I first learned about the ALS ice bucket challenge earlier this month when a friend posted a video of herself on Facebook accepting the challenge in honor of Peter Frates, credited by many as the mastermind of or inspiration for the campaign. He happens to live in my hometown and suffers from amyotrophic lateral sclerosis, commonly referred to as Lou Gehrig's disease.
I was intrigued by her 30-second video, which challenged my other friends to dump ice water on their heads or donate $100 for ALS research. Within days videos began to pop up all over my news feed, on You Tube and on local TV news.
This grassroots campaign quickly spread across the nation--even the world--as businesses, celebrities and political leaders continue to take on the challenge and come up with clever, fun videos and donate money to this worthwhile, but--until now--little-known cause.
In less than a month, donations from the ice bucket challenge totaled $94.3 million--the ALS foundation raised $2.7 million during the same period last year. The campaign not only raised awareness about the disease, it has raised some serious cash for research for a cure.
"It is a brilliant concept because it does what great branding and smart marketing execution are supposed to do: Give people something they value in an authentic, immediately tangible and share-worthy way," Jonathan Salem Baskin writes in Forbes.
While the viral campaign demonstrates once again the power of social media, the ice bucket challenge also offers several marketing lessons for hospitals and healthcare leaders. Here are just a few:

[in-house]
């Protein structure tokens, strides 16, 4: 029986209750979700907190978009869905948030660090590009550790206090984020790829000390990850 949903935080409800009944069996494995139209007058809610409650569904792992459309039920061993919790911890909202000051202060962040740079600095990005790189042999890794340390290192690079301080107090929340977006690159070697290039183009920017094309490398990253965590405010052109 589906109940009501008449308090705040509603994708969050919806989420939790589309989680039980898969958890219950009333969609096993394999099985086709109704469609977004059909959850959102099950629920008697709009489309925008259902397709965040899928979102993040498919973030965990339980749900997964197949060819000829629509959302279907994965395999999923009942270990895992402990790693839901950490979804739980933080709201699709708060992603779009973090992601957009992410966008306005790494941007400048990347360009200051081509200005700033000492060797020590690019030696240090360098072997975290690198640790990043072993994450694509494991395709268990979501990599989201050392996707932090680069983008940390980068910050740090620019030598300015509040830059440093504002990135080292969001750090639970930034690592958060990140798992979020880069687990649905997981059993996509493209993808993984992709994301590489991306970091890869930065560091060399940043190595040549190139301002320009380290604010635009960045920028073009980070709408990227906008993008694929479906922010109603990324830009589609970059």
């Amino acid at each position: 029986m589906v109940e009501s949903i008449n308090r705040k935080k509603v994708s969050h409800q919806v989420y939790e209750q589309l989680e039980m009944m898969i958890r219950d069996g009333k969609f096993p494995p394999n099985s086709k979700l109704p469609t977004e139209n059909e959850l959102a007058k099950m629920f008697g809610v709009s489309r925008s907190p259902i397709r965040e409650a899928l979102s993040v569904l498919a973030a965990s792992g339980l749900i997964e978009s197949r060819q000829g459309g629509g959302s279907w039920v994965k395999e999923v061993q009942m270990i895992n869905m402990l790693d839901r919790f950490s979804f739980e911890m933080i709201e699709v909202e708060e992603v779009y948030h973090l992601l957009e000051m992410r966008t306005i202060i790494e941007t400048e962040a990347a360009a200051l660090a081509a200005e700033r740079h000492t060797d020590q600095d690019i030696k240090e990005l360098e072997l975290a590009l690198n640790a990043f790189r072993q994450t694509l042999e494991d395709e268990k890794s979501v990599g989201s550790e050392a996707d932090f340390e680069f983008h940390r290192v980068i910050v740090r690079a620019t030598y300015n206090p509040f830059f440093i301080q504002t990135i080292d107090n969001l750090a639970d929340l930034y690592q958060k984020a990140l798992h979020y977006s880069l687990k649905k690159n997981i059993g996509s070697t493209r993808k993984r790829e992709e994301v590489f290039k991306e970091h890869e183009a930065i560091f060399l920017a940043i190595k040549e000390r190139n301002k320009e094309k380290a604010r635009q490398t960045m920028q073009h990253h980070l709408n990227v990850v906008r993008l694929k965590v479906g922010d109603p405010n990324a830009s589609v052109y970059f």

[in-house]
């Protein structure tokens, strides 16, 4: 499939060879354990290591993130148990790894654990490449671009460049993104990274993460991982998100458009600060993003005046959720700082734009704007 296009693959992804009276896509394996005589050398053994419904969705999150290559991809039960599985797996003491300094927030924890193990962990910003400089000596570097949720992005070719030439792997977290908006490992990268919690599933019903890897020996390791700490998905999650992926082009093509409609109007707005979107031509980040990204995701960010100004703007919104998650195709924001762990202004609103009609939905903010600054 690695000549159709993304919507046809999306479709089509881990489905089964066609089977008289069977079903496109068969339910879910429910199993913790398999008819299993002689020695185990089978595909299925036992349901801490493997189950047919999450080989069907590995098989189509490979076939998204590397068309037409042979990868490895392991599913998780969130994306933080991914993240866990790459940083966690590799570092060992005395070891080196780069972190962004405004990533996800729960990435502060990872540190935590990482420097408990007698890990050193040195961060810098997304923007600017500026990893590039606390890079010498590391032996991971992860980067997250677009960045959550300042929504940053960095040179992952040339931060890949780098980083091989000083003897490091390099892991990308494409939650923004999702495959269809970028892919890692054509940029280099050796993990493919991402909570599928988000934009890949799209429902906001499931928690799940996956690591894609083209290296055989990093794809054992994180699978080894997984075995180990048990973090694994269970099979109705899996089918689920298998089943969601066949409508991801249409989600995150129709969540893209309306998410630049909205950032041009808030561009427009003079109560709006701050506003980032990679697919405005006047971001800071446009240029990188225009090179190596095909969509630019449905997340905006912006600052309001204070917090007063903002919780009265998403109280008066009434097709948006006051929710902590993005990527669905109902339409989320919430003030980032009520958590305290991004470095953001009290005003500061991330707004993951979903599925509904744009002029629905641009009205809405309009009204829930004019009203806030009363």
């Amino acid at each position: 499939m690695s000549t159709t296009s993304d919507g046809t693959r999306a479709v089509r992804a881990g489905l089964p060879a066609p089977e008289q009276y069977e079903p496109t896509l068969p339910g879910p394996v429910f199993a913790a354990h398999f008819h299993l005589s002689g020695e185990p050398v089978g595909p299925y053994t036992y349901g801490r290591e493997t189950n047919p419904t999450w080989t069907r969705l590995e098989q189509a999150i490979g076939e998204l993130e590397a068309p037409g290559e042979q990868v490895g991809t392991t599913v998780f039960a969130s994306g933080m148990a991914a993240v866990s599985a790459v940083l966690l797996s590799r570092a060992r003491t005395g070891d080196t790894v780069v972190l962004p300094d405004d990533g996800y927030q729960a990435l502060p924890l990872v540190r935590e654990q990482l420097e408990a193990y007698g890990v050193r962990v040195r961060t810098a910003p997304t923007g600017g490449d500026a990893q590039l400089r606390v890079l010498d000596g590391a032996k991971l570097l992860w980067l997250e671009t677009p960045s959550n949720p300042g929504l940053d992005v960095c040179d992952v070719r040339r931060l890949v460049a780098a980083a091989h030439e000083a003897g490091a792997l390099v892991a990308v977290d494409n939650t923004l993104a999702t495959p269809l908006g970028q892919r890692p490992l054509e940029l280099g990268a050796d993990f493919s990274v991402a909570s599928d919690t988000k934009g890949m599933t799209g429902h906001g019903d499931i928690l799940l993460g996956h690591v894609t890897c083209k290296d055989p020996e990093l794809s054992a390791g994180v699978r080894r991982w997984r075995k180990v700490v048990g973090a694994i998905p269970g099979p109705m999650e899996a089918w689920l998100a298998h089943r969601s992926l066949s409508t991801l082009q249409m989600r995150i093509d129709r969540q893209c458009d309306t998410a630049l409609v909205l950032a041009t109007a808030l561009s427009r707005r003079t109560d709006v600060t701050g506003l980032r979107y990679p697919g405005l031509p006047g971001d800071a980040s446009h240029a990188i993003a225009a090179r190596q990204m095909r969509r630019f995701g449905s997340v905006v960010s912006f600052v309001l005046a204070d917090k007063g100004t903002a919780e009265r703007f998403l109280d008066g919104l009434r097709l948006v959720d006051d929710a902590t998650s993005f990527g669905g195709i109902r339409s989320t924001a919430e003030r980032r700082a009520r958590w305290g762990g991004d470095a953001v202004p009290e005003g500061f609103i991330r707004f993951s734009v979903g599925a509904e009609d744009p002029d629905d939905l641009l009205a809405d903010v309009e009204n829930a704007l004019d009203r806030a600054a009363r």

Keep it simple. The ice bucket challenge asks people to dump ice water on their heads and donate $10 to the ALS Foundation or donate $100 to the charity. The objective and message was clear and easy to understand, writes Garbrielle Boko, executive vice president of marketing at Safe North America in Entrepreneur.
Add immediacy to your message. The campaign worked so well because the challenge requires people to act within 24 hours. "By giving your audience a deadline, the initiative will become a greater priority," Boko writes.
Make it an obligation. The campaign worked because it trapped the person nominated, writes Savannah Marie in Tech Cocktail. If you didn't join in, you faced a penalty. Plus your friends were waiting for your video so you didn't want to disappoint them. "Getting wet didn't get you off the hook, it just softened the blow, and it likely generated a donation out of individuals who otherwise would not have given anything," she says.
Educate your audience. The viral campaign drove awareness about ALS but the videos didn't necessarily educate and inform people about the horrific disease. Healthcare marketers should remember that it's vital to educate consumers with information in any campaign, Lauren Ingram, media relations specialist for Clarity PR, tells the Guardian.
Use video in your marketing strategy. The challenge demonstrates the power of video, especially now that smartphones make it easy to create and share videos, Joe Edwards, digital and social director for MOI, a global marketing company, also says in the Guardian piece. Video must be at the core of your digital strategy as you seek ways to engage patients and their families via the medium, he says.
What other marketing strategies will your organization take away from the ALS ice bucket challenge? Let me know in the comments below. Ilene (@FierceHealth)
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